Users have RIGHTS??? (2.00 / 2) (#23)
by DAldredge on Fri Jan 12, 2001 at 10:37:13 AM EST

Are you INSANE! Have you not read the BOFH chronicals!

The word is American, not USian.
American \A*mer"i*can\, n. A native of America; -- originally applied to the aboriginal inhabitants, but now applied to the descendants of Europeans born in America, and especially to the citizens of the US
[ Parent ]
BOFH (3.00 / 1) (#28)
by alt on Fri Jan 12, 2001 at 12:53:22 PM EST

Please Define "BOFH" Thanks

[ Parent ]
BOFH (3.50 / 2) (#29)
by crazycanuck on Fri Jan 12, 2001 at 01:45:49 PM EST

BOFH=bastard operator from hell.

do a search on google, or go to www.theregister.co.uk where they have the BOFH chronicles.

[ Parent ]
Credentials and Recourse for the consumers? (none / 0) (#38)
by turtleshadow on Fri Jan 12, 2001 at 09:16:22 PM EST

Your points are interesting. However in other professions people and businesses can be stripped of credentials or go out of business when its good name goes flat.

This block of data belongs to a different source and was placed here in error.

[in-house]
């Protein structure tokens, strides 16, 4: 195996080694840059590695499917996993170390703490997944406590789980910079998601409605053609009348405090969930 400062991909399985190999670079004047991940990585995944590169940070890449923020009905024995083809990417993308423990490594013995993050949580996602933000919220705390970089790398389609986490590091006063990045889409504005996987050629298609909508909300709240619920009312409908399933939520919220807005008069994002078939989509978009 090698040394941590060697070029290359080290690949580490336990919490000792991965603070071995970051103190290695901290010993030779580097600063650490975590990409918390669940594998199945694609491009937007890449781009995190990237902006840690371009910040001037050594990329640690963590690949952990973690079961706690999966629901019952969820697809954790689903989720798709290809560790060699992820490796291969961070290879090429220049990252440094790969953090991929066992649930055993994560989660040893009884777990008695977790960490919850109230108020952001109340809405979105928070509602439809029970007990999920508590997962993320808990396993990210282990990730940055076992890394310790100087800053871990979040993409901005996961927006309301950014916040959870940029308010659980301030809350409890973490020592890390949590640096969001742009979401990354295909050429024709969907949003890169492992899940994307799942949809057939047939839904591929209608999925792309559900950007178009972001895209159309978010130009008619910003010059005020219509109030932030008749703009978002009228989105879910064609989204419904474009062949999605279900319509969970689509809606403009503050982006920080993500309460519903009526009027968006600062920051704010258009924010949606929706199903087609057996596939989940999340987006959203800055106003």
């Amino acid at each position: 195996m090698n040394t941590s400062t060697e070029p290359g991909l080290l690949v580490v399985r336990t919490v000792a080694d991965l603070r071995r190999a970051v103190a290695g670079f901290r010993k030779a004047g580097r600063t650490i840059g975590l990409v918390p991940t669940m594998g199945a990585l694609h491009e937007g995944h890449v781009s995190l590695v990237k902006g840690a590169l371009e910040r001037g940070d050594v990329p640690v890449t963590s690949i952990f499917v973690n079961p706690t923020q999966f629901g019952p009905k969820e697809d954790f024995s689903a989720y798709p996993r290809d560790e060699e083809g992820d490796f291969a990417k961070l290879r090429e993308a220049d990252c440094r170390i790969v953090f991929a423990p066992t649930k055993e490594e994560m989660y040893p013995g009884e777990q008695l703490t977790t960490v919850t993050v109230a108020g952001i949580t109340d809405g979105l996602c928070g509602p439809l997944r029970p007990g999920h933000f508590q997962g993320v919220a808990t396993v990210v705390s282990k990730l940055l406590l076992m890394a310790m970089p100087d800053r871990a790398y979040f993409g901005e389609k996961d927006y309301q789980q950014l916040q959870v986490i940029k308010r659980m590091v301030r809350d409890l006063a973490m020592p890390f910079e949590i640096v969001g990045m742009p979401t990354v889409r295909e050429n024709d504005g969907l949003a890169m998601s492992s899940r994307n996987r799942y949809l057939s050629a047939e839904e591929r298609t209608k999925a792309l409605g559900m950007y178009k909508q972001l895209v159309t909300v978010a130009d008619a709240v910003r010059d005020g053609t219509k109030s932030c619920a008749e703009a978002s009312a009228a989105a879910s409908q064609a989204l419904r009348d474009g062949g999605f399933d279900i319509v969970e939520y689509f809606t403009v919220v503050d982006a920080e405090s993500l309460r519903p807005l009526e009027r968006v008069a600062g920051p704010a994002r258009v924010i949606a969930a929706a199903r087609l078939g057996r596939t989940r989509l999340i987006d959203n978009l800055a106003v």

Unfortunately after so many $500 bills the company goes out of business only to send its bad seeds elsewhere. I meet MCSE's, CNA, Sun Certified professions everyday but I have yet to hear any of my collegues discuss or mention any person that has lost or have been stripped because dubious ethics or practices. I really hear few mentions of, "don't hire that person; her/his word's worse than a carsalesman." From my experience its typically "he/she is not a good person but an excellent coder and the project is late as it is." Our we doing ourselves and our career field an injustice by allowing such slack in our own judgement?
I know that product certification, or industry experience doesn't equate an M.D. or well established name but some people, typically the trusting user really makes no difference, somehow the tech mystique carries something with it. As the party in the "know" should we be taking steps to educate them or protect them?
Would it help if Companies began yanking credentials and publicly at that.

Turtleshadow

[ Parent ]
Not that simple. (none / 0) (#42)
by Spinoza on Fri Jan 12, 2001 at 11:53:25 PM EST

The Y2K thing was more a media circus than a result of professional IT workers being alarmist. I'd say the relevant ethic in this case for IT professionals is never, ever talk to the media. No good can come of it.